The Dust by J. R. Solonche


The Dust, J.R. Solonche’s twenty-first book of poetry, is a worthy addition to his oeuvre. In poems like “Purple Crocus,” “Skunk Cabbage,” “Opossum,” “There Is an Insistent Green,” “Such a Noise in the Woods,” and many others, his eye for the natural detail is as keen as ever. And his celebrated wit has never been sharper than in “A Shotgun,” “The Beast and Beauty,” “The Attainment of Entertainment,” “Bad Botanical Garden,” “Fifty-Five Poems Starting with Lines by Emily Dickinson,” and “The Devil’s Villanelle,” which alone is worth the price of admission. Behind it all is Solonche’s humanity, grace, and good humor. True, you might have to pull back the curtain a little, but you’ll see him there all right, looking out at you, a twinkle in his cold eye.


  • Kind: Perfectbound
  • Pages: 118
  • Language: English
  • Date Published: February, 2021
  • ISBN 978-1-953252-18-0


The tone is established from the outset: wry, wise, sardonic and playful, drawing the reader irresistibly in. Solonche is revealed as a philosopher in the mould of Wittgenstein: aphoristic, charismatic, acerbic and oddly mystical. If you met this book in a bar, you would definitely want to take it home with you and every day thereafter congratulate yourself on how lucky you’ve been. But that is true of all his books. —David Mark Williams

The best feature of Solonche’s poetry is its diversity. Everyone who encounters this volume (including the postman who delivers it to you) will find something in it to understand and remember – and a great deal to enjoy. —Tony Beyer

Whitmanesque in their repetition and Dickinsonian in their concision, the poems in J.R. Solonche’s The Dust shift and refigure, the language falling back on itself like a wave, like a persistent echo, like a fugue. Each page feels like furious search, as though, if he were to find the right combination of words, the Capital T Truth would be revealed. In this verbal hunt, Solonche leaves no honeysuckle petal or shotgun shell unexplored, as over and over he discovers, “beauty where there was none before.” —Stephen Cramer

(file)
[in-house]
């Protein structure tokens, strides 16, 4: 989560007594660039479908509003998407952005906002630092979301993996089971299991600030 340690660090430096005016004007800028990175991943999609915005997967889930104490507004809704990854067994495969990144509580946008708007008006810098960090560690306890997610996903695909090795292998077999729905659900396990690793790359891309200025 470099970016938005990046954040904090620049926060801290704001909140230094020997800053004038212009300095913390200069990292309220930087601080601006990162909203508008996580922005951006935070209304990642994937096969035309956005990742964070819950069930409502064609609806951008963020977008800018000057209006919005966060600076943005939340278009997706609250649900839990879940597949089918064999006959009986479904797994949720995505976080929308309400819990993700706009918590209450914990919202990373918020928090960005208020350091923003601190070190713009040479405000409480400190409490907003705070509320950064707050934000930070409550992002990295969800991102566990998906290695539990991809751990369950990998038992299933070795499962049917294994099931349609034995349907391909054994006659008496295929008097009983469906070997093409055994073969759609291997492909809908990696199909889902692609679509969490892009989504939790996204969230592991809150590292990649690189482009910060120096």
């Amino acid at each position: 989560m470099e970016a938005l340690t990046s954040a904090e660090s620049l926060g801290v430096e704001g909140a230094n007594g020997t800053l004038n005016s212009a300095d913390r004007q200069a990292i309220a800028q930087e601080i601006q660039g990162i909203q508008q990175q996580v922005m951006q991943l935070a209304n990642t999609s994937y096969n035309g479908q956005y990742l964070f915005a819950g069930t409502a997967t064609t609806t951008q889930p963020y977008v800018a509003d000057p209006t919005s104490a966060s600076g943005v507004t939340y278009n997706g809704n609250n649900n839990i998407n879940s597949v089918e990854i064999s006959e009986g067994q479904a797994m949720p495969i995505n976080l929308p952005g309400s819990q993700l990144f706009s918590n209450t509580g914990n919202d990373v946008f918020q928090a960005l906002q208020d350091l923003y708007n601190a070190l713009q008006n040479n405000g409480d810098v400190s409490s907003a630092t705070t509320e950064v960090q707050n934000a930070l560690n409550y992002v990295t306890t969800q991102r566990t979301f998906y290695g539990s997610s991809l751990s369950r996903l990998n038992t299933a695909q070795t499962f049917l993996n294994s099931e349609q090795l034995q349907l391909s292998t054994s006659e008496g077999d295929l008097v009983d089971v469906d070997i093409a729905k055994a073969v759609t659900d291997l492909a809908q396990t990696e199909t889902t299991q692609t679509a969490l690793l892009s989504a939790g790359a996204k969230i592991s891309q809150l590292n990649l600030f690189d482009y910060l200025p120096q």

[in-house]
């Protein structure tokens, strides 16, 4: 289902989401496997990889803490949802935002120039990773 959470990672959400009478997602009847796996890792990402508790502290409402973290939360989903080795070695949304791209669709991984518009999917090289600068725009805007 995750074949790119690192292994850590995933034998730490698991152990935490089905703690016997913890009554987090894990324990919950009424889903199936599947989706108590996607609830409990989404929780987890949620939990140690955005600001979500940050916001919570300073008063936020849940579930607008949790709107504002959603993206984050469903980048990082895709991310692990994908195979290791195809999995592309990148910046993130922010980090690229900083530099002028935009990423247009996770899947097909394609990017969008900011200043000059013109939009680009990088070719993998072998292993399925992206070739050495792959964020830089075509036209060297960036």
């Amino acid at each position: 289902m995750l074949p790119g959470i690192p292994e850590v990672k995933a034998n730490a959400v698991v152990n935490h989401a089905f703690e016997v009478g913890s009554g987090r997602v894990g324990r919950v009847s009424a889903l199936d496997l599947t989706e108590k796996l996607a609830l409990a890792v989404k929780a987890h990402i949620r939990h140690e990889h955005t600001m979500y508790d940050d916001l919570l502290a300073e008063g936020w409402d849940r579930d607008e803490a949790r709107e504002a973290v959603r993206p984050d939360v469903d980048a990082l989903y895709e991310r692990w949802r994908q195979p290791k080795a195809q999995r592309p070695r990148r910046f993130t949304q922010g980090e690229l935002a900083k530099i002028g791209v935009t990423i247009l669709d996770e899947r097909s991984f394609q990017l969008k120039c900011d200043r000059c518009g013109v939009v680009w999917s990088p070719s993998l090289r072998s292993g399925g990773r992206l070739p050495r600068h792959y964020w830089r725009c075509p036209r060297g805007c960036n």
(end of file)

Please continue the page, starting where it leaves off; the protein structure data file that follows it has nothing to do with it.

Her name was Veronica.
So I asked her if she had
heard of Archie Comics.
She was a kid so of course
she didn’t know what I was
talking about. Archie comic
books, I said. In the Archie
comic books, Archie has two
girl friends, Betty the blonde
and Veronica the brunette, like
you. They go to high school
like you. I go to college, she
said. I didn’t say anything.
She didn’t say anything. I paid
with my credit card. Sir, she
said. What’s a comic book?


J. R. SoloncheJ.R. Solonche has published poetry in more than 400 magazines, journals, and anthologies since the early 70s. He is the author of Beautiful Day (Deerbrook Editions), Won’t Be Long (Deerbrook Editions),  Heart’s Content (Five Oaks Press), Invisible (nominated for the Pulitzer Prize by Five Oaks Press), The Black Birch (Kelsay Books), I, Emily Dickinson & Other Found Poems (Deerbrook Editions), In Short Order (Kelsay Books), Tomorrow, Today and Yesterday (Deerbrook Editions), True Enough  (Dos Madres Press), The Jewish Dancing Master (Ravenna Press), If You Should See Me Walking on the Road (Kelsay Books), In a Public Place (Dos Madres Press), To Say the Least (Dos Madres Press), The Time of Your Life (Adelaide Books), The Porch Poems (Deerbrook Editions, 2020 Shelf Unbound Notable Indie Book), Enjoy Yourself  (Serving House Books), Piano Music (nominated for the Pulitzer Prize by Serving House Books),  For All I Know (Kelsay Books), A Guide of the Perplexed (Serving House Books), The Moon Is the Capital of the World (Word Tech Communications), Years Later (forthcoming in March from Adelaide Books), Selected Poems 2002 – 2021 with an Introduction by Grace Cavalieri, (forthcoming in April from Serving House Books), and coauthor of Peach Girl: Poems for a Chinese Daughter (Grayson Books). He lives in the Hudson Valley.

Additional information

Weight 7.8 oz
Dimensions 9 × 6 × .375 in